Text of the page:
## Submitted by Prerak Juthani

How many different alleles are there for a gene that is 1500 base pairs long such that each allele differs every other by exactly 1 base pair?

a) 4^1500

b) 1500 x 4

c) 1500^4

d) 60,000

e) None of the above

And the answer is…

B.

In this case, there are 1500 base pairs for you to change. For simplicity, let’s try the same question with 3 base pairs. In this case visualize the following: ____ _____ _____ (the lines to the left represent the 3 nucleotides). Now, we want to know the ways to manipulate the nucleotide sequence such that each one differs from the others at exactly one nucleotide. For one thing, you can manipulate JUST the first nucleotide and there are 4 ways to do that (because there are 4 possible nucleotides). Now, let’s think about how many ways we can change the second nucleotide; again, this is 4 because there are four possible nucleotides. And lastly, there are also 4 ways to change the last nucleotide. The total number of ways to have different versions of the same gene is the sum of these possibilities: 4 (changes in the first nucleotide) + 4 (changes in the second nucleotide)+ 4 (changes in the third nucleotides). These can then be added up because each change is mutually exclusive. Similarly, if we add this logic to this 1500 base pair region, then we get 4 + 4 + 4…. +4. Basically, we would get (4×1500), which means the answer is 6000.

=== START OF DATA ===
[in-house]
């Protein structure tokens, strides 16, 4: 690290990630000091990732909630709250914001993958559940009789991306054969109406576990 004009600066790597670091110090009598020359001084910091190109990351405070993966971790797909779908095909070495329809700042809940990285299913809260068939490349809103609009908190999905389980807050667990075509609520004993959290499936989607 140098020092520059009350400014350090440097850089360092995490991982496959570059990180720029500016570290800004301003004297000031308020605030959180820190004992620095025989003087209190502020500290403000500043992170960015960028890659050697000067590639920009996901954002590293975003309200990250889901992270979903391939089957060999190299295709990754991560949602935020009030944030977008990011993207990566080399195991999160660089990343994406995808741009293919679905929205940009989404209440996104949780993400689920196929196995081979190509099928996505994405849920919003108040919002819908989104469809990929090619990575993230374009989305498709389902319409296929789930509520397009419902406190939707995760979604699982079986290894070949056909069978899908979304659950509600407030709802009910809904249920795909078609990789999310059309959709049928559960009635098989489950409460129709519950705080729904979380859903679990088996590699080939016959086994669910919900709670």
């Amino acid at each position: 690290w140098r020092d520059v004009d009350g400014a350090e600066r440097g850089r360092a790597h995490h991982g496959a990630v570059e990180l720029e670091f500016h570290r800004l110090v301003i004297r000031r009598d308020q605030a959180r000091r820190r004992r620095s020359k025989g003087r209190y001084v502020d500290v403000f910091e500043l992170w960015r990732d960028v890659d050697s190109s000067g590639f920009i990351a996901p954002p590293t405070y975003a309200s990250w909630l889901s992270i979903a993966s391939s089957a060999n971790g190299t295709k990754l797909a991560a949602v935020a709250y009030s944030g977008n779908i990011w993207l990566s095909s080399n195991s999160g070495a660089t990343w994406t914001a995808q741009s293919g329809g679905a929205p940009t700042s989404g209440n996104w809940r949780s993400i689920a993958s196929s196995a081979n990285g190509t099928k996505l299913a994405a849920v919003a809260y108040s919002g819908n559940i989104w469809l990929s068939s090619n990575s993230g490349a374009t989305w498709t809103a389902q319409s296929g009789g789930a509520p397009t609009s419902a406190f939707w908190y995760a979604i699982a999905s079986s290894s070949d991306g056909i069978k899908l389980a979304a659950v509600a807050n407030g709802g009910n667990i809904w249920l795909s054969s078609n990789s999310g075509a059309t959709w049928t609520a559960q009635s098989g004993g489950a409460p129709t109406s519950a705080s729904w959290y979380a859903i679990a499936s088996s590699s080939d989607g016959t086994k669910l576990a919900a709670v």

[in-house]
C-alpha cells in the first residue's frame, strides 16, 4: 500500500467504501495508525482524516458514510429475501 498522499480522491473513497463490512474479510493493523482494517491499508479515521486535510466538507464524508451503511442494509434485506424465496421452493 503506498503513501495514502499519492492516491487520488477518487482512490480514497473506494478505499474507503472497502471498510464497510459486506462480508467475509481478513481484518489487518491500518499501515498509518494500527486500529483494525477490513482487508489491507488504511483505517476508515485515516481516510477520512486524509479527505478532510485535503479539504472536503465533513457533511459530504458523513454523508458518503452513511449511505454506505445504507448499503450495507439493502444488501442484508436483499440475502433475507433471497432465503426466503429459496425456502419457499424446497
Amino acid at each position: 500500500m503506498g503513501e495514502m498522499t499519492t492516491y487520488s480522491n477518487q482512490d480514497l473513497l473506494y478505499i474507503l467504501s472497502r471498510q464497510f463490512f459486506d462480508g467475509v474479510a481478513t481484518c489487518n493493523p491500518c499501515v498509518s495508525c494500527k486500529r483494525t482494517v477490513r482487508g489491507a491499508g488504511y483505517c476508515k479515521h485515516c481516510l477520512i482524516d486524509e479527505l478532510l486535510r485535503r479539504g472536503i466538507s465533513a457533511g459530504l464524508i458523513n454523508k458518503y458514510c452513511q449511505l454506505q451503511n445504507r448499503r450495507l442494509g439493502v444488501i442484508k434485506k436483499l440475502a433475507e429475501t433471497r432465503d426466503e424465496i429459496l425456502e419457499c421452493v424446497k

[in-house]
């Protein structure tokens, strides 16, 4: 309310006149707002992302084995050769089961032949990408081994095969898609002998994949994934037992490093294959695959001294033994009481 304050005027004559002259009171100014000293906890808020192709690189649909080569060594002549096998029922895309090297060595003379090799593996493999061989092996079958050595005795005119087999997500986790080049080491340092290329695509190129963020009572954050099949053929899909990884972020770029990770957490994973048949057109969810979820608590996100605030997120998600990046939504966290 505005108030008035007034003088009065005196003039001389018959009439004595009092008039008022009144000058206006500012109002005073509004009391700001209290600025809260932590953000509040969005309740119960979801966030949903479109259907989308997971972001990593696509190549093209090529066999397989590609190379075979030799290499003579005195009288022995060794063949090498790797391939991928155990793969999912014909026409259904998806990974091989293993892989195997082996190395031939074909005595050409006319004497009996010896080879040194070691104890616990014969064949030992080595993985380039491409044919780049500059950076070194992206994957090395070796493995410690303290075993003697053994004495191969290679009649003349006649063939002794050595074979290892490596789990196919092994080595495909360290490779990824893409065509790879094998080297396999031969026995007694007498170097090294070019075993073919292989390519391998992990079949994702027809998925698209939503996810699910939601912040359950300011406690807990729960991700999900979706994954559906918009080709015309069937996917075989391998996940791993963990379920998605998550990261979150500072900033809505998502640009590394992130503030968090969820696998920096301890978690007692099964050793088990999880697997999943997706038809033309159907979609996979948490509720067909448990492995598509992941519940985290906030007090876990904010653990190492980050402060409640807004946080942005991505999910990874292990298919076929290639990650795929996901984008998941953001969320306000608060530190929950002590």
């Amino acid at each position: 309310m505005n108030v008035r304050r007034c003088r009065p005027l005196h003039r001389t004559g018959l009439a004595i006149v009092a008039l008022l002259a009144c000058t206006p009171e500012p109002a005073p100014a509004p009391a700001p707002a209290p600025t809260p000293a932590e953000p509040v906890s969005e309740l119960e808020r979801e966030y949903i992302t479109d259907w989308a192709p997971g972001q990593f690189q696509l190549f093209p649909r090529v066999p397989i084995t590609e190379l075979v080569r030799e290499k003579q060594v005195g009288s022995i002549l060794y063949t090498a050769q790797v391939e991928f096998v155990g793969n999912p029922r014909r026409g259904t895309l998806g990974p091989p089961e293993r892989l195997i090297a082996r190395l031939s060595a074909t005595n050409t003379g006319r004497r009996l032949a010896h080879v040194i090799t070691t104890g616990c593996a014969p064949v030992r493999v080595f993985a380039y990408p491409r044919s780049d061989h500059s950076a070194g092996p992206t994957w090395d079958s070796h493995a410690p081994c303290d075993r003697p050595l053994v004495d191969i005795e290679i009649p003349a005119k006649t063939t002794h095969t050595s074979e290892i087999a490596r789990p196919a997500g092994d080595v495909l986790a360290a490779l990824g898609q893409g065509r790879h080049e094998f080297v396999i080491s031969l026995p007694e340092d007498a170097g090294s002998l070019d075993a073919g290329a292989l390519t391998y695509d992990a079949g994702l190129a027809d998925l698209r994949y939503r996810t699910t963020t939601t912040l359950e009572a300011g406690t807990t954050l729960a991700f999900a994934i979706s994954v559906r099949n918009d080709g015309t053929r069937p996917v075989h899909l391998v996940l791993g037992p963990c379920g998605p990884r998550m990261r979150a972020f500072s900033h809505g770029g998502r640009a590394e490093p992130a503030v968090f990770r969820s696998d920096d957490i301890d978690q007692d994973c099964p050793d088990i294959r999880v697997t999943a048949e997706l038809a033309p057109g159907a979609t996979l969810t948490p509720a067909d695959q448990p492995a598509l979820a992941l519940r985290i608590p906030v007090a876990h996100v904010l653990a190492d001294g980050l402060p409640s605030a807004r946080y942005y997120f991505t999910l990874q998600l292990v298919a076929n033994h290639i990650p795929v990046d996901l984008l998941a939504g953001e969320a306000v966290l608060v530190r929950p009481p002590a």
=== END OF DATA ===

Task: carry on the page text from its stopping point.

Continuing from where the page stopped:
In this case, there are 1500 base pairs for you to change. For simplicity, let’s try the same question with 3 base pairs. In this case visualize the following: ____ _____ _____ (the lines to the left represent the 3 nucleotides). Now, we want to know the ways to manipulate the nucleotide sequence such that each one differs from the others at exactly one nucleotide. For one thing, you can manipulate JUST the first nucleotide and there are 4 ways to do that (because there are 4 possible nucleotides). Now, let’s think about how many ways we can change the second nucleotide; again, this is 4 because there are four possible nucleotides. And lastly, there are also 4 ways to change the last nucleotide. The total number of ways to have different versions of the same gene is the sum of these possibilities: 4 (changes in the first nucleotide) + 4 (changes in the second nucleotide)+ 4 (changes in the third nucleotides). These can then be added up because each change is mutually exclusive. Similarly, if we add this logic to this 1500 base pair region, then we get 4 + 4 + 4…. +4. Basically, we would get (4×1500), which means the answer is 6000.